Victorian & Edwardian Motor Cars Book Review

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Victorian & Edwardian Motor Cars Book ReviewBook Review - Victorian & Edwardian Motor Cars (By David Scott-Moncrieff) This is another of my internet finds, one of those books that have found their way via a charity shop or house clearance onto the final seller, usually one auction site or another. There are bargains to be located in such places and this book certainly was at under £5.00 delivered and it offers an insight into veteran cars written in what we would now consider a bit of a vintage era. Published by Batsford in 1955 it covers the period of the true pioneers from 1904-1914, real dawn of motoring stuff and cleverly moves from year to year explaining the advances in motoring from all angles; how the French and American embraced the automobile, whilst at home early enthusiasts were a real unloved breed, considered the scourge of society in some cases; the birth of motorsport and the brave pilots who chased glory and speed records but detailed with a lot more information than many modern books on the subject. The author Scott-Moncrieff who enjoyed a typically ‘in-period’ nickname of ‘Bunty’ was an engineer educated at Cambridge and spent much of his life in and around the motor trade, mainly to be around motor cars. He raced during the pre-war era and went on to write several motoring books including ‘The Three Pointed Star’ the story of Mercedes Benz, then Escape from Peace, around the same time.

A review of this very book was written on release by The Spectator and seems more relevant now than during the mid-50s… ‘Mr. Scott- Moncrieff has the advantage of a consistent approach; he writes about pre-1914 motors very much in the vein of the people who write about period furniture; to him, they are works of art. This will seem quaint to that section of the public who automatically laugh at old motor-cars, and refer to the London-Brighton run as the old crocks' race; but Mr. Scott- Moncrieff makes his attitude seem valid even after the book is closed’.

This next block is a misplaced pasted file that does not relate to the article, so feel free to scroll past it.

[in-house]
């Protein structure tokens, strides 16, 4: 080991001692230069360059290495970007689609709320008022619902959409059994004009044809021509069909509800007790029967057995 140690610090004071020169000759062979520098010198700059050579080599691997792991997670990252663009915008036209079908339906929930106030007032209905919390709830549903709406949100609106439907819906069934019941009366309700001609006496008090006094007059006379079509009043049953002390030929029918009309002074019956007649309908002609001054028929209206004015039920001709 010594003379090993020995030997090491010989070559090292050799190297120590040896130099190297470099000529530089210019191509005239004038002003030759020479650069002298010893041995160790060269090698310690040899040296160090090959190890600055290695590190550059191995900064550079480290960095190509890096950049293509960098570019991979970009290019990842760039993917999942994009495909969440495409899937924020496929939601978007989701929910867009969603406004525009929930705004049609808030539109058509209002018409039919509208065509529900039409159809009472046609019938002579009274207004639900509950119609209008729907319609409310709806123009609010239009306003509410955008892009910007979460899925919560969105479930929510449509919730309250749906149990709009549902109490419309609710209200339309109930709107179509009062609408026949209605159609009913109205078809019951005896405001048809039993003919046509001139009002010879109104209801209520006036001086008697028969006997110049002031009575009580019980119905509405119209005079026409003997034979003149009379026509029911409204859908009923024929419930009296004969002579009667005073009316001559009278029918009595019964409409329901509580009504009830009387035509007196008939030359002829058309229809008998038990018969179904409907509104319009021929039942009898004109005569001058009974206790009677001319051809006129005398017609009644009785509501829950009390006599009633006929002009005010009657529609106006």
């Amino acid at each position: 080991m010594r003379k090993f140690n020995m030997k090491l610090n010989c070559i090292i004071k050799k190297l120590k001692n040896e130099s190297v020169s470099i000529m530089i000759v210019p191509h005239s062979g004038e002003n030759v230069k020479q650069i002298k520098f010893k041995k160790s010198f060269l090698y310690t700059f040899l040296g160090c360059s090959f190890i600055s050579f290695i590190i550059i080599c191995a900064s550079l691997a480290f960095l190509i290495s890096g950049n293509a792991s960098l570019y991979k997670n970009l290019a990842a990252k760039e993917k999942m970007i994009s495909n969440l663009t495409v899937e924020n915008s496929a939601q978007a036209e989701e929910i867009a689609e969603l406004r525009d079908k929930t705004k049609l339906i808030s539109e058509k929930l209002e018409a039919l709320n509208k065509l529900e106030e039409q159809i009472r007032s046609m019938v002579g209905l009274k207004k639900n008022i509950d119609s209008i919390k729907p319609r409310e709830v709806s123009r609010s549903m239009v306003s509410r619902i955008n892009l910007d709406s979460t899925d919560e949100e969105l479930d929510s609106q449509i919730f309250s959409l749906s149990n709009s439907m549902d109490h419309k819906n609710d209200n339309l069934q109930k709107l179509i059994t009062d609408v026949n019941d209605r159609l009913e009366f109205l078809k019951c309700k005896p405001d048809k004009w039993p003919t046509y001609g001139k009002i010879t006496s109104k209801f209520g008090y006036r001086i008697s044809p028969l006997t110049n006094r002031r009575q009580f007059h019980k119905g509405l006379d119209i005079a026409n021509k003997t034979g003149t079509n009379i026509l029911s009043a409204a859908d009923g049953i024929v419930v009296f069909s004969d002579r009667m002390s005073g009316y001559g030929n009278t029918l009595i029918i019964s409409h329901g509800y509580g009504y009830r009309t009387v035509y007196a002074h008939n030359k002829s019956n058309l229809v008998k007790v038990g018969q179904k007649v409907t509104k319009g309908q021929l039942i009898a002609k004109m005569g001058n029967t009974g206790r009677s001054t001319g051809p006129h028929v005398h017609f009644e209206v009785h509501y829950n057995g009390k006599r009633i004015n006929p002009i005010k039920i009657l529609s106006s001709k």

Victorian & Edwardian Motor Cars BookRare black and white images make the purchase worthy on their own but once 1914 has been reached the book then continues with an in depth listing of every manufacturer of the era; what the cars cost to buy and then run in the UK, plus motoring fashion and accessories, this market being particularly buoyant during the Vintage period. In 1904 Autocar magazine produced a detailed listing of every car available in Britain for that year both home built and imported, this was reproduced and included within the book. No matter how well versed the reader maybe in the history of motoring for this period, there will certainly come a point where the phrase ‘I didn’t know that’ will cross your mind; I found plenty of such examples.

Before 1896 UK motorists not only had to deal with the red flag but also paid a £10 licence for each county they visited and crossing any bridge required written permission.

The first pneumatic tyres were seen on French racing cars as early as 1897. The

majority of cars featured ‘hot-tube’ ignition until the late 1800s. Using a platinum tube with one end inside the combustion chamber the other would be heated via paraffin burner. Electric ignition although far superior was totally unreliable until after the turn of the century.

By 1904 shaft drive was becoming more popular than chains and motorists enjoying a modest 10hp car found running costs had dropped to 3 pence per mile over 7k miles driven with tyres, the costliest outlay. This was still cheaper than running a horse and trap during the period.

The first bumpers were patented by engineer F R Simms and in 1905 were made of rubber whilst the same year the American market was booming with 24k cars built and to ease sales, hire purchase was offered.

Although I think this book was produced pre ISBN number, the ASIN number is B0000CJ8M9 and it runs to 256 pages. Copies are available from several well-known auction sites and Amazon offer used versions for sale at around £5.00. Recommended reading, incorporating some diverse facts alongside the authors interesting view of motoring history. – Grant Ford

To find previous motoring books reviewed: